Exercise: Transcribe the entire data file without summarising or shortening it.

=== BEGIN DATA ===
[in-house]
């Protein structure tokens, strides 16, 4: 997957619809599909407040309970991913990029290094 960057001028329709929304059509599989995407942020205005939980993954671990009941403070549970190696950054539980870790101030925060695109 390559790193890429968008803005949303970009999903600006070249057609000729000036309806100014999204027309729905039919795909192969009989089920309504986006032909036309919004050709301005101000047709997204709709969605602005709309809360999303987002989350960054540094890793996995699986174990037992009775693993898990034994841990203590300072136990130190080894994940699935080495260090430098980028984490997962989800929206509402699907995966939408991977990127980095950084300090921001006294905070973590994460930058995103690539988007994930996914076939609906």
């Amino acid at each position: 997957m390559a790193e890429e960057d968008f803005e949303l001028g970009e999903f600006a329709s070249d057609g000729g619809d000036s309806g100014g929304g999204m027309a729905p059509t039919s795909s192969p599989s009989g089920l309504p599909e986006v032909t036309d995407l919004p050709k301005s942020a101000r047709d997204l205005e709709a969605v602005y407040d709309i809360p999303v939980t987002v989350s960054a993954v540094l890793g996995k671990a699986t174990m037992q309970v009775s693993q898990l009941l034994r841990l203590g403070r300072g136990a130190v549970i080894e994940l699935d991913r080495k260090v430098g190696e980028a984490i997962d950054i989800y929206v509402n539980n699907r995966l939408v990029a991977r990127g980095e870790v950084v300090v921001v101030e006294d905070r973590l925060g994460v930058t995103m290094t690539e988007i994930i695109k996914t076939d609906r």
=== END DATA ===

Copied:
[in-house]
């Protein structure tokens, strides 16, 4: 997957619809599909407040309970991913990029290094 960057001028329709929304059509599989995407942020205005939980993954671990009941403070549970190696950054539980870790101030925060695109 390559790193890429968008803005949303970009999903600006070249057609000729000036309806100014999204027309729905039919795909192969009989089920309504986006032909036309919004050709301005101000047709997204709709969605602005709309809360999303987002989350960054540094890793996995699986174990037992009775693993898990034994841990203590300072136990130190080894994940699935080495260090430098980028984490997962989800929206509402699907995966939408991977990127980095950084300090921001006294905070973590994460930058995103690539988007994930996914076939609906």
């Amino acid at each position: 997957m390559a790193e890429e960057d968008f803005e949303l001028g970009e999903f600006a329709s070249d057609g000729g619809d000036s309806g100014g929304g999204m027309a729905p059509t039919s795909s192969p599989s009989g089920l309504p599909e986006v032909t036309d995407l919004p050709k301005s942020a101000r047709d997204l205005e709709a969605v602005y407040d709309i809360p999303v939980t987002v989350s960054a993954v540094l890793g996995k671990a699986t174990m037992q309970v009775s693993q898990l009941l034994r841990l203590g403070r300072g136990a130190v549970i080894e994940l699935d991913r080495k260090v430098g190696e980028a984490i997962d950054i989800y929206v509402n539980n699907r995966l939408v990029a991977r990127g980095e870790v950084v300090v921001v101030e006294d905070r973590l925060g994460v930058t995103m290094t690539e988007i994930i695109k996914t076939d609906r």